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From overall health and wellness to representation in the global workforce, women and girls have faced serious setbacks over the past 18+ months. They also hold the key to more robust and inclusive growth in the months and years ahead: McKinsey & Company estimates that centering recovery efforts on women could contribute $13 trillion to global GDP by 2030.

On October 28th at 12pm ET, as part of our "Measuring What Matters" series, GZERO Media and the Bill & Melinda Gates Foundation will look beyond traditional indicators of economic recovery to examine COVID-19's impact on girls and women, specifically in the areas of health and employment.

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Will Biden finally be able to pass his spending package? For months, the White House and Democrats in Congress have been locked in a stalemate over the two infrastructure bills that form the bedrock of Biden's policy agenda. But is the wrangling drawing to a close? It certainly doesn't look like it. On Wednesday, the White House unveiled a billionaire tax, which would take effect for the 2022 tax year in order to help pay for the ambitious proposals currently making their way through Congress. If it passes, the bill will affect around 700 US taxpayers with more than $1 billion in assets, as well as those who make $100 million or more in income for three years in a row. To date, two moderate Democratic senators – Arizona's Kyrsten Sinema and Joe Manchin of West Virginia – have opposed conventional tax hike increases, but will they support this more limited scheme that will help rescue Biden's policy agenda? Manchin appears to be skeptical of the proposal, and it's unclear what Sinema's game plan is. Still, chasms remain on parts of the spending package itself, including healthcare coverage, and how to pay for it all.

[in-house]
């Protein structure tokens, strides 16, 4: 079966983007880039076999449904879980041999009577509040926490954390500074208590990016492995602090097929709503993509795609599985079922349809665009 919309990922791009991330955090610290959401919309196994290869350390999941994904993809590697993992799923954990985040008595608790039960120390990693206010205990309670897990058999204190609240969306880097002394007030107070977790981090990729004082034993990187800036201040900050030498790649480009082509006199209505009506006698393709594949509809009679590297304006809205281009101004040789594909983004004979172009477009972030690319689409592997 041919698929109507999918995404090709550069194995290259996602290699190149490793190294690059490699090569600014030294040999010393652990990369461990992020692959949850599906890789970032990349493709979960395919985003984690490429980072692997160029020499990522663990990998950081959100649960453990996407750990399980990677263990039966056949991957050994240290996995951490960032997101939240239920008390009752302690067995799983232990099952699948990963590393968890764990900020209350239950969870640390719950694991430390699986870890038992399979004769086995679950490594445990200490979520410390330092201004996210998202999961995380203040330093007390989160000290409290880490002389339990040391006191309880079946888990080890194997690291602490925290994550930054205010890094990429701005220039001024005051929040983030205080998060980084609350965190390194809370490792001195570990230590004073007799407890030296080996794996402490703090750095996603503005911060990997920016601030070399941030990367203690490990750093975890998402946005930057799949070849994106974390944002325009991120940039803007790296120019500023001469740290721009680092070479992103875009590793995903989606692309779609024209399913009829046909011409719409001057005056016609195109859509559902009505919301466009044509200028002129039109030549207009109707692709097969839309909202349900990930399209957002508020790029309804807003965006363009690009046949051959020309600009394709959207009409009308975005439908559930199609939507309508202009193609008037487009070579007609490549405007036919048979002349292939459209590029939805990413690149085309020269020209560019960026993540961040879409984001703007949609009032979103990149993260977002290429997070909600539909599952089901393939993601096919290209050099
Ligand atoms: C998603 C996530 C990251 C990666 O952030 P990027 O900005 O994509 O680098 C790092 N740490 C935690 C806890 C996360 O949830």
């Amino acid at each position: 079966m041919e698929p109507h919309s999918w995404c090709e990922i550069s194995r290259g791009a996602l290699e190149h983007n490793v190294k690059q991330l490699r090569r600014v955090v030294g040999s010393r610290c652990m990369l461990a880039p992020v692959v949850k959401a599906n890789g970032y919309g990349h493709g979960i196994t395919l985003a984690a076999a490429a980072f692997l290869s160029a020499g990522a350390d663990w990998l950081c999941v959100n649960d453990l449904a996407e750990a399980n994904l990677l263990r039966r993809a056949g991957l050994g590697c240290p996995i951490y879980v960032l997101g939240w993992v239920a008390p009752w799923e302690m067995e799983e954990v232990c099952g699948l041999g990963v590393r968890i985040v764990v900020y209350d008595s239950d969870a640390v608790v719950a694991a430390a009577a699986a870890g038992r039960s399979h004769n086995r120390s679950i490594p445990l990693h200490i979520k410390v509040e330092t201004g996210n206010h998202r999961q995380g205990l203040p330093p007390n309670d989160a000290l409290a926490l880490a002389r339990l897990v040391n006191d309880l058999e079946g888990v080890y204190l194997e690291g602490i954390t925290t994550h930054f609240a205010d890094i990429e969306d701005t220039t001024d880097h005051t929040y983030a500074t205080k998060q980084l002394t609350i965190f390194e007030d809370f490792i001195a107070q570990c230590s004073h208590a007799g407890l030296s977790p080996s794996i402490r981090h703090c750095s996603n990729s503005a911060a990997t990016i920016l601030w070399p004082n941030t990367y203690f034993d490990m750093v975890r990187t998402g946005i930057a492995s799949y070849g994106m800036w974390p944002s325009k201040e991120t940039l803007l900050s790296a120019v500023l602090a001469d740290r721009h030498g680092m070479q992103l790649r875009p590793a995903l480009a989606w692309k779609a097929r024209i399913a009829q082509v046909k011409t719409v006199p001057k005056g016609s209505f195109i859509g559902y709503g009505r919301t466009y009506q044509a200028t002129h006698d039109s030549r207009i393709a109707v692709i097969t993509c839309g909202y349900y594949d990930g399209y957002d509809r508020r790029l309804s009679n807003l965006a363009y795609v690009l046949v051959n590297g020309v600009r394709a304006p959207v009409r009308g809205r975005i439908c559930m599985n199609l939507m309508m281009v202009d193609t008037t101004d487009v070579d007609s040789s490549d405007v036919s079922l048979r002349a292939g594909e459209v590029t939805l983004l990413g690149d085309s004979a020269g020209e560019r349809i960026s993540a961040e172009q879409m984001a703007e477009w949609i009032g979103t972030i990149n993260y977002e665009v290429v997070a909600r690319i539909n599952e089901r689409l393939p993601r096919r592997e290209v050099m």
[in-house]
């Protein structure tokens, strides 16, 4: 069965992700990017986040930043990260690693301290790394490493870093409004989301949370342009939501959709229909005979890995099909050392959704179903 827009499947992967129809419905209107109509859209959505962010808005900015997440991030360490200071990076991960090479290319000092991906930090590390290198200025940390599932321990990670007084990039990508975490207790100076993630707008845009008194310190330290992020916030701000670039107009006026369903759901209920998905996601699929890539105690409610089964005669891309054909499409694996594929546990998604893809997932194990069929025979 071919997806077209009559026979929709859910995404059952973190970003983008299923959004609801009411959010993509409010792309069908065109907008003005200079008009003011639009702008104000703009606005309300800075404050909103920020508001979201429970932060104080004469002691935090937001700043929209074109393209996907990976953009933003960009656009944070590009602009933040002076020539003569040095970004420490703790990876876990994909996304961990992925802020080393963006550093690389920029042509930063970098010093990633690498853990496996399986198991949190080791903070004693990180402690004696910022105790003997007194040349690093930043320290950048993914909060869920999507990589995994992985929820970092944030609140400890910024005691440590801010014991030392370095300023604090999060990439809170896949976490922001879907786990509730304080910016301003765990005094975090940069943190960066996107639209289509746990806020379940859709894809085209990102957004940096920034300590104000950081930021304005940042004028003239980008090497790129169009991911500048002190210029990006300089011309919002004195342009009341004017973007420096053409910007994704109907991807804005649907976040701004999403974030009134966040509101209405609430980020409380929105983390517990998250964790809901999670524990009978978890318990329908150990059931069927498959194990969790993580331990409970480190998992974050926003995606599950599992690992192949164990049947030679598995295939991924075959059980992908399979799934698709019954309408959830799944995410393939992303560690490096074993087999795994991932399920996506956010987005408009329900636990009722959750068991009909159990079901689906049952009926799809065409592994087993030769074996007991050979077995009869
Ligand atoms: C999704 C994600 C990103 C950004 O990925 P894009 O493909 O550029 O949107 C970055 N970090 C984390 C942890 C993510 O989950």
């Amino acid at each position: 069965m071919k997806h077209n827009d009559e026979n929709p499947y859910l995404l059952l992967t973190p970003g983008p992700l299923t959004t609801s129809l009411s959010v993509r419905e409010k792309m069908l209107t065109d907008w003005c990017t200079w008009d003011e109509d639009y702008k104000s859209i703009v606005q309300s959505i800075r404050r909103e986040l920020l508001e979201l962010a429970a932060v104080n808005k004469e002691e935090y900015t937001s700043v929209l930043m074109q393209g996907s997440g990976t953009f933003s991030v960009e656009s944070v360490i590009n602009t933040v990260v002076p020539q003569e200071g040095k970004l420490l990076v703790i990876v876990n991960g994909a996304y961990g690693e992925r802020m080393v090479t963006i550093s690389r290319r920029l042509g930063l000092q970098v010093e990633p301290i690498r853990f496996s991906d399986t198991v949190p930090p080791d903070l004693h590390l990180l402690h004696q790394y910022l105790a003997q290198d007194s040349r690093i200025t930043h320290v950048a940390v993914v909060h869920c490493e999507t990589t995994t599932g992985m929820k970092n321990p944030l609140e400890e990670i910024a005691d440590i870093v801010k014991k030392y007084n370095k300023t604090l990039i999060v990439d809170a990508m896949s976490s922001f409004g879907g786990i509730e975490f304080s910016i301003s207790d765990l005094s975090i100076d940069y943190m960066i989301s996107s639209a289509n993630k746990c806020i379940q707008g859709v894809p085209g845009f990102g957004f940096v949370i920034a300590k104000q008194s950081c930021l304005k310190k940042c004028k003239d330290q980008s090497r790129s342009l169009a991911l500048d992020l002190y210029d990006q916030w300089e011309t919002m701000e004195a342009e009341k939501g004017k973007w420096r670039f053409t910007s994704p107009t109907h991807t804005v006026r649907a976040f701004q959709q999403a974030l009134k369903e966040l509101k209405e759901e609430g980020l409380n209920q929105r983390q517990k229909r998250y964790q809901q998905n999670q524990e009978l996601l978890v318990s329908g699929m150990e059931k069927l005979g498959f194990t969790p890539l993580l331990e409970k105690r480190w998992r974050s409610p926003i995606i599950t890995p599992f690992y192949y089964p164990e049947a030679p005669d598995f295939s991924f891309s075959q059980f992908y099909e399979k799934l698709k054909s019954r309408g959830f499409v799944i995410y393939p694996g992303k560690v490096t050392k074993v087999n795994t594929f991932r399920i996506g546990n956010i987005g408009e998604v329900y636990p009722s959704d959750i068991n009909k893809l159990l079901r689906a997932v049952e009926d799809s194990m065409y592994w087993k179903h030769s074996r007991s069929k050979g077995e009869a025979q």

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5: The price of a fresh baguette in France could soon rise by as much as 5 centimes (about 6 cents), as a global wheat shortage makes the staple of French cuisine (and identity) more expensive. That might not sound like much, but considering that France's famed "Bread Observatory" estimates that the French eat 10 billion baguettes every year, it adds up. Revolutions have started over less!

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Six months ago, China's tech giants were champions of the state, working with the government to conquer US Big Tech. But then Xi Jinping started cracking down, and a trillion dollars in their market value is gone. Huh? For Nicholas Thompson, CEO of The Atlantic and former editor-in-chief of WIRED, it makes sense for Xi to go after cryptocurrencies to ensure they don't replace the yuan. But going after national tech champions, he says, could be fool's errand because it's inevitable they'll someday become more powerful than the state itself.

Watch this episode of GZERO World with Ian Bremmer: Big Tech: Global sovereignty, unintended consequences

Australia's underwhelming climate pledge: After waffling on whether he'd attend COP26, Prime Minister Scott Morrison now says Australia will achieve net zero carbon emissions by 2050. But there's a catch: the scheme would not involve overhauling the country's lucrative fossil fuel sector. The PM also stopped short of making ambitious targets by 2030, one of the key objectives of COP26. Australia is one of the world's top coal-producing countries and has one of the biggest carbon footprints per capita, but its government has long dragged its feet on climate change — mainly because fossil fuel exports are a boon for the economy. "We won't be lectured by others who do not understand Australia," Morrison said in response to criticism about his government's weaker-than-hoped-for pledges. While the US has pledged to halve its carbon output by 2030, and the EU says it will reduce greenhouse gas emissions 55 percent from 1990 levels by 2030, Australia is aiming for a mere 26 percent cut on 2005 emissions in that period.

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Nicholas Thompson on China's tech U-turn